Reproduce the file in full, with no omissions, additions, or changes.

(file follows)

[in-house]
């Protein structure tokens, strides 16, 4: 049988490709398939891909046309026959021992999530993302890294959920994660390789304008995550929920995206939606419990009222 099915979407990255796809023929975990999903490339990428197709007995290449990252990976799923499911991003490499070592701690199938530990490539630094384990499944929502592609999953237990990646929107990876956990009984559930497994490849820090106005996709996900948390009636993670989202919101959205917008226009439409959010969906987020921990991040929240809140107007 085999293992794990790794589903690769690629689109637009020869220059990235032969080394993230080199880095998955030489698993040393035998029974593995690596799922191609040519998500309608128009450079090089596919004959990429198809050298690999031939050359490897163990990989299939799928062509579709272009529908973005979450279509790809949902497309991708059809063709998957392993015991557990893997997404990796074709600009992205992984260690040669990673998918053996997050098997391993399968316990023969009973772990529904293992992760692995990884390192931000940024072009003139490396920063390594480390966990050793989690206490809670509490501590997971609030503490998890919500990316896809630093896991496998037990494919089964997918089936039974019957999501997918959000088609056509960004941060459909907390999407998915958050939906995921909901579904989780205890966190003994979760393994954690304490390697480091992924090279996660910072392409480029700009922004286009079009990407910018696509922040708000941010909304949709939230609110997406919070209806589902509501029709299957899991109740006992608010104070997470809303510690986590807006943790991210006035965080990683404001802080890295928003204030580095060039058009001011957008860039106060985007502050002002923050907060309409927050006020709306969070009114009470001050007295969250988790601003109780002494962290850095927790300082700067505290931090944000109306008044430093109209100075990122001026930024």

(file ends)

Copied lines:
[in-house]
């Protein structure tokens, strides 16, 4: 049988490709398939891909046309026959021992999530993302890294959920994660390789304008995550929920995206939606419990009222 099915979407990255796809023929975990999903490339990428197709007995290449990252990976799923499911991003490499070592701690199938530990490539630094384990499944929502592609999953237990990646929107990876956990009984559930497994490849820090106005996709996900948390009636993670989202919101959205917008226009439409959010969906987020921990991040929240809140107007 085999293992794990790794589903690769690629689109637009020869220059990235032969080394993230080199880095998955030489698993040393035998029974593995690596799922191609040519998500309608128009450079090089596919004959990429198809050298690999031939050359490897163990990989299939799928062509579709272009529908973005979450279509790809949902497309991708059809063709998957392993015991557990893997997404990796074709600009992205992984260690040669990673998918053996997050098997391993399968316990023969009973772990529904293992992760692995990884390192931000940024072009003139490396920063390594480390966990050793989690206490809670509490501590997971609030503490998890919500990316896809630093896991496998037990494919089964997918089936039974019957999501997918959000088609056509960004941060459909907390999407998915958050939906995921909901579904989780205890966190003994979760393994954690304490390697480091992924090279996660910072392409480029700009922004286009079009990407910018696509922040708000941010909304949709939230609110997406919070209806589902509501029709299957899991109740006992608010104070997470809303510690986590807006943790991210006035965080990683404001802080890295928003204030580095060039058009001011957008860039106060985007502050002002923050907060309409927050006020709306969070009114009470001050007295969250988790601003109780002494962290850095927790300082700067505290931090944000109306008044430093109209100075990122001026930024």